THE PEOPLE’S REPUBLIC of China controls 97 percent of the world’s supply of rare-earth metals. Lucky for China — but not so lucky for the rest of the world, because these 17 minerals, with names like europium and neodymium, are used in the manufacture of everything from clean-energy devices to the U.S. military’s precision-guided munitions. That gives China more market power in more critical areas than the United States, Europe and Japan can comfortably afford. The risks became all too evident in 2010 when Beijing suddenly cut off rare-earth exports to Japan during a flare-up of the two countries’ long-standing dispute over maritime boundaries. That de facto embargo lasted only a short while, but China still maintains production limits and export quotas on rare earths.
So President Obama is absolutely right to file a World Trade Organization (WTO) case against China, in partnership with Europe and Japan. China asserts that it has curtailed supply because of concerns that unlimited mining was damaging fragile ecosystems. There’s some truth to that — unregulated rare-earth mining can be devastating to the environment. But industry experts generally agree that China’s principal purpose was to create a competitive advantage for its own manufacturers of advanced products that contain rare earths. If so, that is the sort of behavior China’s membership in the WTO was supposed to discourage. By taking the issue to the WTO, Mr. Obama and the U.S. allies are doing nothing more than exercising their legal right to let a neutral party decide.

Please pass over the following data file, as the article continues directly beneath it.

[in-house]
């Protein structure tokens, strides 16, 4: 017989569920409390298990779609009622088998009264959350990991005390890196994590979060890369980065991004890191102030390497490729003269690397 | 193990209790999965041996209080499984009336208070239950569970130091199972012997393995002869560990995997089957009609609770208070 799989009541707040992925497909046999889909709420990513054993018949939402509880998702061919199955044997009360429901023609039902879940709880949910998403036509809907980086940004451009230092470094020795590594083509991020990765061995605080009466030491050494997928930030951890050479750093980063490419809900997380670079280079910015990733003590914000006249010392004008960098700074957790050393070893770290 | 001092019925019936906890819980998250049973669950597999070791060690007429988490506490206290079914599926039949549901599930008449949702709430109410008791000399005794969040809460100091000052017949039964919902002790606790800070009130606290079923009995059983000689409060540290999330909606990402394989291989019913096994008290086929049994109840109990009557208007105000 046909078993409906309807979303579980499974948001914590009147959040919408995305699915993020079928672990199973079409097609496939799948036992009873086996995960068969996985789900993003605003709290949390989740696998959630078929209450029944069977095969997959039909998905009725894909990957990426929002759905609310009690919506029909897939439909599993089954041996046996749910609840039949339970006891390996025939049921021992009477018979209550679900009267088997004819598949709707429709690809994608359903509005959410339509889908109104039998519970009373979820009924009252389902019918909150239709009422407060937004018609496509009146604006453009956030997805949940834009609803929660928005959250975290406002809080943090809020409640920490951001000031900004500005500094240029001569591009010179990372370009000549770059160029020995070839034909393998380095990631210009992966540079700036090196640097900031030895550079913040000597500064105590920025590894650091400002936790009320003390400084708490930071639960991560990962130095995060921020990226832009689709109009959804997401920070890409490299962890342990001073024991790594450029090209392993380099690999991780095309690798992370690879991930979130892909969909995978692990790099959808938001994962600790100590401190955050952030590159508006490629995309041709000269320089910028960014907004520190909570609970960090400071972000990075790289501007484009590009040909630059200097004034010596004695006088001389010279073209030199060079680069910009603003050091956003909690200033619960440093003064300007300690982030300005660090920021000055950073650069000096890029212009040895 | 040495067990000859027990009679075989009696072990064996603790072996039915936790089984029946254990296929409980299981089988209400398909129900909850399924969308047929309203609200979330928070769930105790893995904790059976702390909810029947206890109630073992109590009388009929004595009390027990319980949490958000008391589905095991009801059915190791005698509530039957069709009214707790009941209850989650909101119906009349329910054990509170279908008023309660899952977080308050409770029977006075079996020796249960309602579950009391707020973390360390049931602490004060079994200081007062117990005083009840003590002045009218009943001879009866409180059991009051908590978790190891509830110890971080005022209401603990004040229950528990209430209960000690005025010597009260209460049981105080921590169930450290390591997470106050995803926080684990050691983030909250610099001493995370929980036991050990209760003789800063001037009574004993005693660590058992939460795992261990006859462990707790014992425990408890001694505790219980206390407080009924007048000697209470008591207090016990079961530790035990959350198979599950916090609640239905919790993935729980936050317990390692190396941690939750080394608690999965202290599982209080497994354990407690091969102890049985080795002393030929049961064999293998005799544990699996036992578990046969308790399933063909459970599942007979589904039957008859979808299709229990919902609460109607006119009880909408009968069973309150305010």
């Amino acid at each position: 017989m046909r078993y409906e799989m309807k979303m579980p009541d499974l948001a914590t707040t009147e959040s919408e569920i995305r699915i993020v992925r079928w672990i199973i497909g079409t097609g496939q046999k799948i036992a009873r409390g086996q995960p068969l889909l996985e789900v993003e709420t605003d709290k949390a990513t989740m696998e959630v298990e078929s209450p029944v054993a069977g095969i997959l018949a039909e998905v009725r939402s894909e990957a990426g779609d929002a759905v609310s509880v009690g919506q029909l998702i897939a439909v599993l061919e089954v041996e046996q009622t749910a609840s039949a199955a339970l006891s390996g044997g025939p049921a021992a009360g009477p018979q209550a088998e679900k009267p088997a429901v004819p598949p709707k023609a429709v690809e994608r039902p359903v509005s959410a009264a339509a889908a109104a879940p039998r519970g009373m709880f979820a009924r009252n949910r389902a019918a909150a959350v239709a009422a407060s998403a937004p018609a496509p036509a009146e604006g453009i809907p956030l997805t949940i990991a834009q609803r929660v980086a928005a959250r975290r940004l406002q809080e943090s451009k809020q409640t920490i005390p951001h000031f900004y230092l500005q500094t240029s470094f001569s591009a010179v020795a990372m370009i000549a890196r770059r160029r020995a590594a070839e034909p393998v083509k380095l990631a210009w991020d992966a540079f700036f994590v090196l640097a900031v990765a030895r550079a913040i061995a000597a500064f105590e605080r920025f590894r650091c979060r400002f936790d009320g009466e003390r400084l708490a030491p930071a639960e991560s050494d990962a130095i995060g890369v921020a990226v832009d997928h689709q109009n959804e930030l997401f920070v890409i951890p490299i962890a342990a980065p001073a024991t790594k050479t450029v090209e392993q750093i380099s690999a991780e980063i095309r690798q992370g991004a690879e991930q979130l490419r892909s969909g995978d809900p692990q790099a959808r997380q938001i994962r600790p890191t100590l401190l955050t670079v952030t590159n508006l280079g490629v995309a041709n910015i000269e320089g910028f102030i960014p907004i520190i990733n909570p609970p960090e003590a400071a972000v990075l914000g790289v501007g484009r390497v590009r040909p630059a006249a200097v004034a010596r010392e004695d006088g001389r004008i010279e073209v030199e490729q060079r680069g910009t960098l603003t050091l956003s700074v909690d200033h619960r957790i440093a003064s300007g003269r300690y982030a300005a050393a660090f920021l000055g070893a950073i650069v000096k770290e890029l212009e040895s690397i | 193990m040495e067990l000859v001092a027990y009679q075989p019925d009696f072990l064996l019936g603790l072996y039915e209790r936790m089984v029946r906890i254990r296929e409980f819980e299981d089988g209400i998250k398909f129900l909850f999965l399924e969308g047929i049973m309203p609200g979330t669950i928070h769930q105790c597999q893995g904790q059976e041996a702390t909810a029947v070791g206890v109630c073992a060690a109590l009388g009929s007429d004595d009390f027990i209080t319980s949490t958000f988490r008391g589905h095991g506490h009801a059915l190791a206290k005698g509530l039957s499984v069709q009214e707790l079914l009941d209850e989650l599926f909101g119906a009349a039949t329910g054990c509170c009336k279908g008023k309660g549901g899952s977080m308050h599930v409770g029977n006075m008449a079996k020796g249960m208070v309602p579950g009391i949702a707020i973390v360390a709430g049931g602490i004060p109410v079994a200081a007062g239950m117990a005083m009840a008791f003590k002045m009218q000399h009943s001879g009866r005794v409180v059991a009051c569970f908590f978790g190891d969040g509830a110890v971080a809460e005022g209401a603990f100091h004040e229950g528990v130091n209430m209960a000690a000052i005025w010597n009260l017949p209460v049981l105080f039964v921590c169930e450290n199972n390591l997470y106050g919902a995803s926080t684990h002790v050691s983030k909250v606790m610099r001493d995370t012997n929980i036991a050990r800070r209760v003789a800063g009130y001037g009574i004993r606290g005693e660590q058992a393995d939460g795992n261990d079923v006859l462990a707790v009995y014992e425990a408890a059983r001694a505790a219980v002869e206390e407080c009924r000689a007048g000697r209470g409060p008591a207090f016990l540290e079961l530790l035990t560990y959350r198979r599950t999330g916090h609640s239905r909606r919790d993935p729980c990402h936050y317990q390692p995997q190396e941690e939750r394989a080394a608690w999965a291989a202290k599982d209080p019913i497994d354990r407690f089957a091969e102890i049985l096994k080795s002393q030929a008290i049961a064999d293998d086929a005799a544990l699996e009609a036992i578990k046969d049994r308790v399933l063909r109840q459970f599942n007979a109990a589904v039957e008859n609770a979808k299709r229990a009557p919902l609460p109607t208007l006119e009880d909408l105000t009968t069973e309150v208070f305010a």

Whether the case can lessen U.S. dependence on Chinese rare earths in the short term is another question. Mr. Obama did not claim that his goal was to eliminate the need for imports from China, only to ensure that China maintain a level playing field between China’s buyers of the materials and those in the rest of the world. The Defense Department, which has previously downplayed its dependency on Chinese rare-earths, must still persuade a skeptical Congress that it has a plan to deal with potential supply disruptions.
Rare-earth prices have come down from their 2010 peak, and a U.S. firm, Molycorp, is bringing a large California rare-earth mine into production, which should help restore the United States as a leading producer over the next few years. Molycorp recently took over a Canadian firm that refines rare-earth ore in China, suggesting that some of the U.S. company’s supply could wind up abroad — though the company says Chinese processors will handle only the minority of ore that Molycorp cannot process in the United States. The U.S. government and the private sector here and in Japan and Europe need to continue their efforts to diversify global sources of rare-earths. With luck, this strategic vulnerability will already be easing in a couple of years, which is about how much time it may take for the WTO to rule on the Obama administration’s complaint.